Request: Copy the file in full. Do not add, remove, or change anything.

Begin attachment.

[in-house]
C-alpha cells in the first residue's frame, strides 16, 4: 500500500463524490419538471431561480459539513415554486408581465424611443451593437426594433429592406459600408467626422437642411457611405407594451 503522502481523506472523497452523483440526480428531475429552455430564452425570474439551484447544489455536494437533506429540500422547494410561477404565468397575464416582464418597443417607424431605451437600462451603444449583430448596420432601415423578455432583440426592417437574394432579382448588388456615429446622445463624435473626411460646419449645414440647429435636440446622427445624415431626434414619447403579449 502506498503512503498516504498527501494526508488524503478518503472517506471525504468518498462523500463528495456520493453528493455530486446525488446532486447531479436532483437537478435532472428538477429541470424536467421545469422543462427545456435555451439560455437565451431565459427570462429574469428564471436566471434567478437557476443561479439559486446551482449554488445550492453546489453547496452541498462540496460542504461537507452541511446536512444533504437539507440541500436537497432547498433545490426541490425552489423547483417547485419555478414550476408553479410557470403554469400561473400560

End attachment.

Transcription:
[in-house]
C-alpha cells in the first residue's frame, strides 16, 4: 500500500463524490419538471431561480459539513415554486408581465424611443451593437426594433429592406459600408467626422437642411457611405407594451 503522502481523506472523497452523483440526480428531475429552455430564452425570474439551484447544489455536494437533506429540500422547494410561477404565468397575464416582464418597443417607424431605451437600462451603444449583430448596420432601415423578455432583440426592417437574394432579382448588388456615429446622445463624435473626411460646419449645414440647429435636440446622427445624415431626434414619447403579449 502506498503512503498516504498527501494526508488524503478518503472517506471525504468518498462523500463528495456520493453528493455530486446525488446532486447531479436532483437537478435532472428538477429541470424536467421545469422543462427545456435555451439560455437565451431565459427570462429574469428564471436566471434567478437557476443561479439559486446551482449554488445550492453546489453547496452541498462540496460542504461537507452541511446536512444533504437539507440541500436537497432547498433545490426541490425552489423547483417547485419555478414550476408553479410557470403554469400561473400560